the screws dramatically on China.

And as much as I object to tariffs and trade wars, I will give the president credit for

bringing out into the open debate on very important issues.

Whether it's bilateral trade deficits, which most card carrying economists, myself included,

would tell you not to focus on, but to these thorny issues of technology theft, intellectual

property rights, state-directed system versus a market-based system, cyberhacking, these

are all allegations that were explored in great detail by the Trump administration's

trade representative Robert Lighthizer.

When he issued this report in March of this year regarding the unfair trading practices

as alleged under what is called section 301 of our Trade Act, in his report 182 pages

with over 1,000 footnotes, which every one of which I read, brings out and crystallizes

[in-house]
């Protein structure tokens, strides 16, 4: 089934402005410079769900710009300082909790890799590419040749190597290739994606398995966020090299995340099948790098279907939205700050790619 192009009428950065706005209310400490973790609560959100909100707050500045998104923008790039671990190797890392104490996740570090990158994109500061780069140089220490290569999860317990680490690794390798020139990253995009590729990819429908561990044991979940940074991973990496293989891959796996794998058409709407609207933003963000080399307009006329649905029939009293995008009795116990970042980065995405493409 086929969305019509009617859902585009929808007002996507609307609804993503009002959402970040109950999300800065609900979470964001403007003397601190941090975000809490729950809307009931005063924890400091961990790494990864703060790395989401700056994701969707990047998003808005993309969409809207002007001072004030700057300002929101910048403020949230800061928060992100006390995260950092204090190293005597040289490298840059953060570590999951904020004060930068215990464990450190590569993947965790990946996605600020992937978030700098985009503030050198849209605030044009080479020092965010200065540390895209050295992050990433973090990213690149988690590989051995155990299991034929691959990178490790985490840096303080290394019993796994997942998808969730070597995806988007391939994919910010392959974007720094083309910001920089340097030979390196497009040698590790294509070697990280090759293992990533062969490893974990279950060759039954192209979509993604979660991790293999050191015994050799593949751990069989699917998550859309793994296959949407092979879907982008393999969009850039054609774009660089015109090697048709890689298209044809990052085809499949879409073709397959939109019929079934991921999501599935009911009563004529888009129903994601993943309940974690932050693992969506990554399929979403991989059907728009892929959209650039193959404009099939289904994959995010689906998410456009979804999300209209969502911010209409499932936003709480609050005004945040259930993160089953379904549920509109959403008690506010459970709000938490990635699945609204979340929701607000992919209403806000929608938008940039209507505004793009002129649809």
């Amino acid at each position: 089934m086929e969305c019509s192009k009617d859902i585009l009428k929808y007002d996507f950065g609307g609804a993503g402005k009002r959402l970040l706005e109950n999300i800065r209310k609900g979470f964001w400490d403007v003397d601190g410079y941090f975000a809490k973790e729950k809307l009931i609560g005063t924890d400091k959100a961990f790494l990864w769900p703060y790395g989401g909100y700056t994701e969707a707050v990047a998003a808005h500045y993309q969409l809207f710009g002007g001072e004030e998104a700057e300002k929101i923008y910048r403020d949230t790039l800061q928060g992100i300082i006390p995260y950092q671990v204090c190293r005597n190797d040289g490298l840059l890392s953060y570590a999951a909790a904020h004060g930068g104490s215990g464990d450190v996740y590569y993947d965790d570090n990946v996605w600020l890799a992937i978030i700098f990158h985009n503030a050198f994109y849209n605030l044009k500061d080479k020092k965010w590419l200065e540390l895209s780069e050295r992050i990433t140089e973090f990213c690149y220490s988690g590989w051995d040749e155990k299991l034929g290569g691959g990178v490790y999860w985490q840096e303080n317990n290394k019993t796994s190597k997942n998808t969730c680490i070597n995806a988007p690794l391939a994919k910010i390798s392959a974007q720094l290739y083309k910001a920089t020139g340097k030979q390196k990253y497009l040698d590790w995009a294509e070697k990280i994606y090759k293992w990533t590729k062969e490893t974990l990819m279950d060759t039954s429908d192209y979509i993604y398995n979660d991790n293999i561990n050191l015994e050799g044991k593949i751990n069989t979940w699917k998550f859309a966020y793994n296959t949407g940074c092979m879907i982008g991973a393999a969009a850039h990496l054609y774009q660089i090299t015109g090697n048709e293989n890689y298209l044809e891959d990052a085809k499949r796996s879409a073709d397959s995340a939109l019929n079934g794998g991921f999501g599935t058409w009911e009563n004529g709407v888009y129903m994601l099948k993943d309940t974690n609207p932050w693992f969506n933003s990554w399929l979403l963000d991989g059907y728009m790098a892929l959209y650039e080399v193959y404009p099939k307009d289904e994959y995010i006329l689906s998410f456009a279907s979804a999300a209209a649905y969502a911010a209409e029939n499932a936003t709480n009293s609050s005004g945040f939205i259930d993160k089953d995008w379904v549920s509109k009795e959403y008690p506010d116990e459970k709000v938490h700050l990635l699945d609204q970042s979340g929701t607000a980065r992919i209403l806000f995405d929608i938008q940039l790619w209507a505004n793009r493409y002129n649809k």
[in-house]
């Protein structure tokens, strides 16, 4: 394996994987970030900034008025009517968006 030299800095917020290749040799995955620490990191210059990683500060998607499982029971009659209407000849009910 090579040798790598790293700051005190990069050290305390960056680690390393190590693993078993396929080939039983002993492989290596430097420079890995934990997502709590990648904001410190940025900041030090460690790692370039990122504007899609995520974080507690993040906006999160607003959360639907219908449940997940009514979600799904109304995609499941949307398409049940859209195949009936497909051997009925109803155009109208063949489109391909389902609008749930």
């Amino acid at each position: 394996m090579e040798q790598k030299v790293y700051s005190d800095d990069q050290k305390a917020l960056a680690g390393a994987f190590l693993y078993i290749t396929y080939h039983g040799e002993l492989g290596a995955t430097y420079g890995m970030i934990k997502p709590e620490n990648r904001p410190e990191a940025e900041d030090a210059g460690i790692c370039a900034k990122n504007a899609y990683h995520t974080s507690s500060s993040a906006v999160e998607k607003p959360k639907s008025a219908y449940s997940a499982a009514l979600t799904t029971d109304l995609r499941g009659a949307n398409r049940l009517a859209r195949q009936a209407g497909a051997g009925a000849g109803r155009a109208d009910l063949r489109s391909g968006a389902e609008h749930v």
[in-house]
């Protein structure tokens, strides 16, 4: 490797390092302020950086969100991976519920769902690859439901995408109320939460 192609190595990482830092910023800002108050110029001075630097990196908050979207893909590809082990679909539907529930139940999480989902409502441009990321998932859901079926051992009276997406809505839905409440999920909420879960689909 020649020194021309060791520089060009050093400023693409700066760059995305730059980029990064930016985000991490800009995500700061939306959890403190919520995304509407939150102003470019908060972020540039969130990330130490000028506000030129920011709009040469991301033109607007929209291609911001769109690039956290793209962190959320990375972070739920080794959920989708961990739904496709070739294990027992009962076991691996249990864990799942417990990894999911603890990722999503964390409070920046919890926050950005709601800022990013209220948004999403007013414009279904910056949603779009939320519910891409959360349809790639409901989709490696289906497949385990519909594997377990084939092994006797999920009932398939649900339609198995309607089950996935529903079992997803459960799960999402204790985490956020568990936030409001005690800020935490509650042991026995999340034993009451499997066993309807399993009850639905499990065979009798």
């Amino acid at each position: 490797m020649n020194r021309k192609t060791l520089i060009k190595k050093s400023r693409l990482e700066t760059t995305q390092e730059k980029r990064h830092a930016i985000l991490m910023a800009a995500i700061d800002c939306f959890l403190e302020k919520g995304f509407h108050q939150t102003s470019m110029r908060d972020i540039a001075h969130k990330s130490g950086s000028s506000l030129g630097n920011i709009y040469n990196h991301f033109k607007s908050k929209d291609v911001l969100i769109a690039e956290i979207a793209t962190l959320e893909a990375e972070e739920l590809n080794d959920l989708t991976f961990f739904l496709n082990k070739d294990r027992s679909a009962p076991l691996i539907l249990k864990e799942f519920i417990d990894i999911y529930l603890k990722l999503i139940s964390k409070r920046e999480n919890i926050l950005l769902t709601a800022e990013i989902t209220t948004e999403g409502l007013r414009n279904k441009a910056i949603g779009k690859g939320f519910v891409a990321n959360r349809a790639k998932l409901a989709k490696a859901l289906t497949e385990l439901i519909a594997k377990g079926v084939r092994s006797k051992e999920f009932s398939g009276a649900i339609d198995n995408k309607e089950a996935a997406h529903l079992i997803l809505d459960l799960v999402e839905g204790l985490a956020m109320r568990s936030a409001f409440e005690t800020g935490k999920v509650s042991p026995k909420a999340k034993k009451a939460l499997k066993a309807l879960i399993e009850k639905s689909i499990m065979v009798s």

a lot of issues that have worried a lot of people for a long time.

I've read the report carefully.

I think it's poorly done.

I think it's politically biased, but there's a lot of issues that don't necessarily get

expressed fairly and accurately by politicians.

But we debate them because they're important to debate.

And so the Trump administration, to its credit, has put these issues on the table for all

of us to debate.

And that's a good thing.

GW: But what happens to that debate because it's a debate that realistically it's very

difficult to have between America and China because the accusations, particularly around

IP theft hacking and spying and all that kind of stuff, it really is the stuff you don't

talk about at parties.

When you bring that stuff out and you put it out on the table, it's very hard to have

a debate about that in good faith on both sides because the quantum of being exposed